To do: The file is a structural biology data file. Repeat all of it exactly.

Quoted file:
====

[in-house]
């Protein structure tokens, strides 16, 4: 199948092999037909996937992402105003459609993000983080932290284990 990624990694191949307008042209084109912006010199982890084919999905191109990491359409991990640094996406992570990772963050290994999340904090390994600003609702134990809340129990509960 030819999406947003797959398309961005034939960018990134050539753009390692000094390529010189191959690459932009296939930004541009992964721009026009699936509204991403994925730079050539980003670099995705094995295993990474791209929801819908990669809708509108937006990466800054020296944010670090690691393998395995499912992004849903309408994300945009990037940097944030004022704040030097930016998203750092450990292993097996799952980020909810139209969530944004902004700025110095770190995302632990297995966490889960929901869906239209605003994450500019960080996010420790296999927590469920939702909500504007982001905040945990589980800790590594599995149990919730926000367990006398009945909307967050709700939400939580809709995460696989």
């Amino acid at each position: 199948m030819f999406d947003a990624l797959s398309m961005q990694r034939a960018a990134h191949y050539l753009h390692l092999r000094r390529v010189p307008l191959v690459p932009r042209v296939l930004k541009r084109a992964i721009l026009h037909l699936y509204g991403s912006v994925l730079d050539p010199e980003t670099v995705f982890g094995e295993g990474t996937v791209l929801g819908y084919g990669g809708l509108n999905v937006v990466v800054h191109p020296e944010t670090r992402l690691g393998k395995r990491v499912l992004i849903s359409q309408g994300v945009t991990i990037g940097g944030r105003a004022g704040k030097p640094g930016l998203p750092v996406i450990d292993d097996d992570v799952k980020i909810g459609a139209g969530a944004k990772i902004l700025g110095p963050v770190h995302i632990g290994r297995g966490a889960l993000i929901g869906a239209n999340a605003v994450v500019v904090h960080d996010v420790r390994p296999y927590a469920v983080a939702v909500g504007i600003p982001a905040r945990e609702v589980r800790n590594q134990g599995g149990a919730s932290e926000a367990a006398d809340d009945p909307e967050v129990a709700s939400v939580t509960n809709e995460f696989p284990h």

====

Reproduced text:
[in-house]
């Protein structure tokens, strides 16, 4: 199948092999037909996937992402105003459609993000983080932290284990 990624990694191949307008042209084109912006010199982890084919999905191109990491359409991990640094996406992570990772963050290994999340904090390994600003609702134990809340129990509960 030819999406947003797959398309961005034939960018990134050539753009390692000094390529010189191959690459932009296939930004541009992964721009026009699936509204991403994925730079050539980003670099995705094995295993990474791209929801819908990669809708509108937006990466800054020296944010670090690691393998395995499912992004849903309408994300945009990037940097944030004022704040030097930016998203750092450990292993097996799952980020909810139209969530944004902004700025110095770190995302632990297995966490889960929901869906239209605003994450500019960080996010420790296999927590469920939702909500504007982001905040945990589980800790590594599995149990919730926000367990006398009945909307967050709700939400939580809709995460696989």
């Amino acid at each position: 199948m030819f999406d947003a990624l797959s398309m961005q990694r034939a960018a990134h191949y050539l753009h390692l092999r000094r390529v010189p307008l191959v690459p932009r042209v296939l930004k541009r084109a992964i721009l026009h037909l699936y509204g991403s912006v994925l730079d050539p010199e980003t670099v995705f982890g094995e295993g990474t996937v791209l929801g819908y084919g990669g809708l509108n999905v937006v990466v800054h191109p020296e944010t670090r992402l690691g393998k395995r990491v499912l992004i849903s359409q309408g994300v945009t991990i990037g940097g944030r105003a004022g704040k030097p640094g930016l998203p750092v996406i450990d292993d097996d992570v799952k980020i909810g459609a139209g969530a944004k990772i902004l700025g110095p963050v770190h995302i632990g290994r297995g966490a889960l993000i929901g869906a239209n999340a605003v994450v500019v904090h960080d996010v420790r390994p296999y927590a469920v983080a939702v909500g504007i600003p982001a905040r945990e609702v589980r800790n590594q134990g599995g149990a919730s932290e926000a367990a006398d809340d009945p909307e967050v129990a709700s939400v939580t509960n809709e995460f696989p284990h």